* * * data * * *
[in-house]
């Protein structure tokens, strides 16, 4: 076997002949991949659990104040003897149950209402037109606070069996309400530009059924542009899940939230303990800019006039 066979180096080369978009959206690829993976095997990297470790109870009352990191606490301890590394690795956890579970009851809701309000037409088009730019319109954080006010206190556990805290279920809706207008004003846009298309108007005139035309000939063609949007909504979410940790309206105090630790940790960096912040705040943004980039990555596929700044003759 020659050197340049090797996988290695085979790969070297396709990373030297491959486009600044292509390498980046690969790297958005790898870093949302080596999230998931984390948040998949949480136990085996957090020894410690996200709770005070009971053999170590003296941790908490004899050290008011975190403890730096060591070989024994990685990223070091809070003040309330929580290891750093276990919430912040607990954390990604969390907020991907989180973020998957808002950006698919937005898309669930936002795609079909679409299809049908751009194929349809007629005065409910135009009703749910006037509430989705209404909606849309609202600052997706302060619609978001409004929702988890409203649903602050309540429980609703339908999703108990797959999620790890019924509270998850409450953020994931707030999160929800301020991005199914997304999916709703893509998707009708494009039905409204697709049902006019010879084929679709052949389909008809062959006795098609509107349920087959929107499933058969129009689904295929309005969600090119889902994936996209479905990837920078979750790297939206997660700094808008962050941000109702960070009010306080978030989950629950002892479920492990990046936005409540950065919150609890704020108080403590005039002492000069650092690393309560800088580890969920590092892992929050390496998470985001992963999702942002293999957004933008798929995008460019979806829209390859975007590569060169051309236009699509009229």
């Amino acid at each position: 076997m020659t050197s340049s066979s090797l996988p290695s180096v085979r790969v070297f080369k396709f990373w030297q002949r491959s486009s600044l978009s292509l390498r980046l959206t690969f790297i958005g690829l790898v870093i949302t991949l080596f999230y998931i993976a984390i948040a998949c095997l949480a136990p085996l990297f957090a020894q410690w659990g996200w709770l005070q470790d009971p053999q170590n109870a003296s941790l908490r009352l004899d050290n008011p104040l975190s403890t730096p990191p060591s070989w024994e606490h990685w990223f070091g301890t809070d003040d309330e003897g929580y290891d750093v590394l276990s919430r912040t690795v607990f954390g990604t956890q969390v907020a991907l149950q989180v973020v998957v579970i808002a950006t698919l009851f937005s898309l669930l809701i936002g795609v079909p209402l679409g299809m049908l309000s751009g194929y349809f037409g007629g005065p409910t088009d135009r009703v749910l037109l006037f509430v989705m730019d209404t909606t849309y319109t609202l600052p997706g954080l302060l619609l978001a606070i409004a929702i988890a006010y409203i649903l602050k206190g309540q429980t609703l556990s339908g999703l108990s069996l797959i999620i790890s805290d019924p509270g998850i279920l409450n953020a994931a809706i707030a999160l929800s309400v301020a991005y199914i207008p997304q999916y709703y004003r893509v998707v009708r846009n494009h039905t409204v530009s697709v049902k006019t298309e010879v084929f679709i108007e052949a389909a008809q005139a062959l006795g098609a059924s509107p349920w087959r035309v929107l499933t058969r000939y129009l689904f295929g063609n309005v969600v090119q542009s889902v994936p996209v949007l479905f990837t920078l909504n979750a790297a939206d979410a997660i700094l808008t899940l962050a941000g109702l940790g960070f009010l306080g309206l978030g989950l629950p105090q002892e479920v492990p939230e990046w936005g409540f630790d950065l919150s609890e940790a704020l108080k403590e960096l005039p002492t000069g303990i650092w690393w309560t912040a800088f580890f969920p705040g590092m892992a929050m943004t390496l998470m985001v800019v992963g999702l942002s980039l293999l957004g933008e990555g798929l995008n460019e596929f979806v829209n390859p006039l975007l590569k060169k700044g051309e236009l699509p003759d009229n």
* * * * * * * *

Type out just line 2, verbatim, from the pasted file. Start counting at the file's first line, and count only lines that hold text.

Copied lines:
């Protein structure tokens, strides 16, 4: 076997002949991949659990104040003897149950209402037109606070069996309400530009059924542009899940939230303990800019006039 066979180096080369978009959206690829993976095997990297470790109870009352990191606490301890590394690795956890579970009851809701309000037409088009730019319109954080006010206190556990805290279920809706207008004003846009298309108007005139035309000939063609949007909504979410940790309206105090630790940790960096912040705040943004980039990555596929700044003759 020659050197340049090797996988290695085979790969070297396709990373030297491959486009600044292509390498980046690969790297958005790898870093949302080596999230998931984390948040998949949480136990085996957090020894410690996200709770005070009971053999170590003296941790908490004899050290008011975190403890730096060591070989024994990685990223070091809070003040309330929580290891750093276990919430912040607990954390990604969390907020991907989180973020998957808002950006698919937005898309669930936002795609079909679409299809049908751009194929349809007629005065409910135009009703749910006037509430989705209404909606849309609202600052997706302060619609978001409004929702988890409203649903602050309540429980609703339908999703108990797959999620790890019924509270998850409450953020994931707030999160929800301020991005199914997304999916709703893509998707009708494009039905409204697709049902006019010879084929679709052949389909008809062959006795098609509107349920087959929107499933058969129009689904295929309005969600090119889902994936996209479905990837920078979750790297939206997660700094808008962050941000109702960070009010306080978030989950629950002892479920492990990046936005409540950065919150609890704020108080403590005039002492000069650092690393309560800088580890969920590092892992929050390496998470985001992963999702942002293999957004933008798929995008460019979806829209390859975007590569060169051309236009699509009229």